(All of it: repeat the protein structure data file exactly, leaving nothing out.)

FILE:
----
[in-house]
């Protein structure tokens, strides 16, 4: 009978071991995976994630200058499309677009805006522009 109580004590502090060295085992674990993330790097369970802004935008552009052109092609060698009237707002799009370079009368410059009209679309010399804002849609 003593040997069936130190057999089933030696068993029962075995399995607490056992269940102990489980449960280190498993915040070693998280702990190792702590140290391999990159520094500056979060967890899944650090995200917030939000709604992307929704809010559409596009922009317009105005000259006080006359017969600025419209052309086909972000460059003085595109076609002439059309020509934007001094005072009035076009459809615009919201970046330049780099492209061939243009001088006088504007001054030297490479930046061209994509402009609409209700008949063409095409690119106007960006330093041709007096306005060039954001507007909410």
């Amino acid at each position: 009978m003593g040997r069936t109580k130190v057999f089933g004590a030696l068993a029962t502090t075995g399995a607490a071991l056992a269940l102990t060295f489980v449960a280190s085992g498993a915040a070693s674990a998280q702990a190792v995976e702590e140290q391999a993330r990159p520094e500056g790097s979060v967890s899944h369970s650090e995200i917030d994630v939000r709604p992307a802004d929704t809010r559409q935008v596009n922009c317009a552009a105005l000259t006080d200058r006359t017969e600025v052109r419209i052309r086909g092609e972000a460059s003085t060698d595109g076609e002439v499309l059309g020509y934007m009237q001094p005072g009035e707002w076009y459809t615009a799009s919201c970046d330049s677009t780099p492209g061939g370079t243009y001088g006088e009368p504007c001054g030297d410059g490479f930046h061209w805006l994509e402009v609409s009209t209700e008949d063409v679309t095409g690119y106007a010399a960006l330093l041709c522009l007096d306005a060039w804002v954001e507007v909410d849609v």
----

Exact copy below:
[in-house]
């Protein structure tokens, strides 16, 4: 009978071991995976994630200058499309677009805006522009 109580004590502090060295085992674990993330790097369970802004935008552009052109092609060698009237707002799009370079009368410059009209679309010399804002849609 003593040997069936130190057999089933030696068993029962075995399995607490056992269940102990489980449960280190498993915040070693998280702990190792702590140290391999990159520094500056979060967890899944650090995200917030939000709604992307929704809010559409596009922009317009105005000259006080006359017969600025419209052309086909972000460059003085595109076609002439059309020509934007001094005072009035076009459809615009919201970046330049780099492209061939243009001088006088504007001054030297490479930046061209994509402009609409209700008949063409095409690119106007960006330093041709007096306005060039954001507007909410």
């Amino acid at each position: 009978m003593g040997r069936t109580k130190v057999f089933g004590a030696l068993a029962t502090t075995g399995a607490a071991l056992a269940l102990t060295f489980v449960a280190s085992g498993a915040a070693s674990a998280q702990a190792v995976e702590e140290q391999a993330r990159p520094e500056g790097s979060v967890s899944h369970s650090e995200i917030d994630v939000r709604p992307a802004d929704t809010r559409q935008v596009n922009c317009a552009a105005l000259t006080d200058r006359t017969e600025v052109r419209i052309r086909g092609e972000a460059s003085t060698d595109g076609e002439v499309l059309g020509y934007m009237q001094p005072g009035e707002w076009y459809t615009a799009s919201c970046d330049s677009t780099p492209g061939g370079t243009y001088g006088e009368p504007c001054g030297d410059g490479f930046h061209w805006l994509e402009v609409s009209t209700e008949d063409v679309t095409g690119y106007a010399a960006l330093l041709c522009l007096d306005a060039w804002v954001e507007v909410d849609v």